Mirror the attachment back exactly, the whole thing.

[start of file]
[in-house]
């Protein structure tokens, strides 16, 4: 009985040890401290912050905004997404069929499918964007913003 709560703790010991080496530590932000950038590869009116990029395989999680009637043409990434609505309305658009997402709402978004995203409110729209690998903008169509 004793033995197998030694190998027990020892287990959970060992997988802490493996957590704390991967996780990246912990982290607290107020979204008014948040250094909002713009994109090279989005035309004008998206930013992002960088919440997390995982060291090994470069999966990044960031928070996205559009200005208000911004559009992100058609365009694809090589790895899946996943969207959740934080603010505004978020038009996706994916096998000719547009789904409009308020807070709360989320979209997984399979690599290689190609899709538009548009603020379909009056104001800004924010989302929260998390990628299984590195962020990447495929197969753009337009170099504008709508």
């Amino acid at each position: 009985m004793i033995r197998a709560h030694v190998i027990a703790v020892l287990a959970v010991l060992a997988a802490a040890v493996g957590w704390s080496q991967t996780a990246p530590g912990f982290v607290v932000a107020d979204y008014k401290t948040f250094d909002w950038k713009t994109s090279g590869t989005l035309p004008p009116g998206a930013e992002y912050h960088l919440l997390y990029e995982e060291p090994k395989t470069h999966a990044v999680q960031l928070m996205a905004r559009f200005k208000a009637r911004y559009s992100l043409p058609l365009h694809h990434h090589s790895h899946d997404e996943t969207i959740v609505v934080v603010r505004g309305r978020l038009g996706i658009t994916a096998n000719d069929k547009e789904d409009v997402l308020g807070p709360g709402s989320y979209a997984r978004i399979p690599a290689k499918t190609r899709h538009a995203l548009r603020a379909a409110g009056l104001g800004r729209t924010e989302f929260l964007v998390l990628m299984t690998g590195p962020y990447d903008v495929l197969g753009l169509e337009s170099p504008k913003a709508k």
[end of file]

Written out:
[in-house]
């Protein structure tokens, strides 16, 4: 009985040890401290912050905004997404069929499918964007913003 709560703790010991080496530590932000950038590869009116990029395989999680009637043409990434609505309305658009997402709402978004995203409110729209690998903008169509 004793033995197998030694190998027990020892287990959970060992997988802490493996957590704390991967996780990246912990982290607290107020979204008014948040250094909002713009994109090279989005035309004008998206930013992002960088919440997390995982060291090994470069999966990044960031928070996205559009200005208000911004559009992100058609365009694809090589790895899946996943969207959740934080603010505004978020038009996706994916096998000719547009789904409009308020807070709360989320979209997984399979690599290689190609899709538009548009603020379909009056104001800004924010989302929260998390990628299984590195962020990447495929197969753009337009170099504008709508």
């Amino acid at each position: 009985m004793i033995r197998a709560h030694v190998i027990a703790v020892l287990a959970v010991l060992a997988a802490a040890v493996g957590w704390s080496q991967t996780a990246p530590g912990f982290v607290v932000a107020d979204y008014k401290t948040f250094d909002w950038k713009t994109s090279g590869t989005l035309p004008p009116g998206a930013e992002y912050h960088l919440l997390y990029e995982e060291p090994k395989t470069h999966a990044v999680q960031l928070m996205a905004r559009f200005k208000a009637r911004y559009s992100l043409p058609l365009h694809h990434h090589s790895h899946d997404e996943t969207i959740v609505v934080v603010r505004g309305r978020l038009g996706i658009t994916a096998n000719d069929k547009e789904d409009v997402l308020g807070p709360g709402s989320y979209a997984r978004i399979p690599a290689k499918t190609r899709h538009a995203l548009r603020a379909a409110g009056l104001g800004r729209t924010e989302f929260l964007v998390l990628m299984t690998g590195p962020y990447d903008v495929l197969g753009l169509e337009s170099p504008k913003a709508k």